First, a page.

While I’m at it, dealers need to stop with the constant popups (or moving subwindows) as you navigate their site. Repeatedly annoying a potential buyer is a good way to get that buyer to go elsewhere.

    • 0 avatar

      The Costco price is OK. Their dealer was far away. All the dealers I showed it to were willing to match it. My local Chevy store beat the Costco price handily.

  • avatar

    I’ve seen Mike Jackson on a bunch of biz shows.

    He comes across as a savvy guy, and one you definitely couldn’t intimidate at the negotiating table.

  • avatar

    “In a May 23 letter to Berman and Cannon, TrueCar specifically outlined the customer data it was seeking and said it was already “firing” dealers who failed to comply.”

    Firing a customer who is paying you for a service. That is some damn fine mental gymnastics. Damn fine.

  • avatar

    I bought my last new car (a Nissan) and made the dealer match the True Car price. I didn’t actually buy the car through True Car. I traded in a car and got my price on that but I probably paid a bit more for the convenience of a one day transaction. I don’t know if it’s still as easy to get the True Car pricing data but it’s a good resource when you’re negotiating with a dealer. It’s basically just market rate including any trunk money / manufacturer incentives. No extras were tacked onto the price either but they did do the hard sell on the extended warranty, alarm and financing all of which I declined. Based on my internet research the True Car was pretty competitive for my area (Southern California.) I’m sure if you spent hours e-mailing every dealer in a 100 mile radius you could probably save a few more bucks.

  • avatar

    You get what you pay for. If you do not want to haggle or spend days searching the car you use Costco, True Car or private negotiator. In all cases you spend around $300 extra compared the best deal you can get by doing it yourself. It is a convenience – the service – so it costs money. If you think your time and health does not cost money or you have fun dealing with dealers directly – then you do not need this service. Truecar aggregates dealers so you do not spend time negotiating with every dealer in your area. When buying last car I needed to do it within couple of hours since I was extremely busy with the new project with the approaching deadline. So I skipped human negotiator factor and went with Costco and Truecar. Within 2 hours I finalized the deal via Truecar – Costco had less dealers and Truecar dealer offered me the exact the car I wanted with price lower than both Costco price and Truecar recommended price, like $1000 less. I spent more time signing documents than finding car and finalizing price. One of Costco dealer were offering me exactly the same car (VIN number match) I bought later for $1000 more from Truecar dealer. It was not listed on their site but was listed on Truecar dealer site so he was going to bring it from the dealership I bought it from and add $1000 to price.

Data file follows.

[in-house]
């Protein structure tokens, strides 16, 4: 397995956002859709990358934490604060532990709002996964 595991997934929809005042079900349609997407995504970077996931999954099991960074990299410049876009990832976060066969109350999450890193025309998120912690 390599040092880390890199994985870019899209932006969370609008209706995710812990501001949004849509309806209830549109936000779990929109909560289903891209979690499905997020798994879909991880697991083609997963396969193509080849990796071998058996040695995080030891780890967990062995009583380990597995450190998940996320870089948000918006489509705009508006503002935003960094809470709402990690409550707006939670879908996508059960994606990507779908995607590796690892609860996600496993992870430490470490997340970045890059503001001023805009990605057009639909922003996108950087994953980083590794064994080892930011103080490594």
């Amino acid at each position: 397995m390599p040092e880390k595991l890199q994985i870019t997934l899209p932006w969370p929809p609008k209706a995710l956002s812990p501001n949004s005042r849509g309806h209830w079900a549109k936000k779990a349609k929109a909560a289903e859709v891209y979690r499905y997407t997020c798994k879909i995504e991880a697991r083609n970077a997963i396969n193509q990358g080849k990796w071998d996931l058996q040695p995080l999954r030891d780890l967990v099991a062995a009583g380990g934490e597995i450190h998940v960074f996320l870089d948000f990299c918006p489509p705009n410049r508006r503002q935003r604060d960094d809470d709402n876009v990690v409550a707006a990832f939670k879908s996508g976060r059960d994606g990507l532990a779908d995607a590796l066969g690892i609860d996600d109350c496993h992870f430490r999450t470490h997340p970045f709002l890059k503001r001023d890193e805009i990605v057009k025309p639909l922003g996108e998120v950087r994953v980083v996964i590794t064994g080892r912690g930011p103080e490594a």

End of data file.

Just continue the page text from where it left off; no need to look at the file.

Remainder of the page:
• avatar

    All you need to know about TrueCar is that their customers are NOT consumers, they are dealers. If they help dealers make money, they have a business. If they don’t their customers, the dealers, give them the boot. In the meantime, consumers don’t know or care what a dealer needs to make. They’re not likely to understand it anyway. Anything that appears too good to be true, probably is.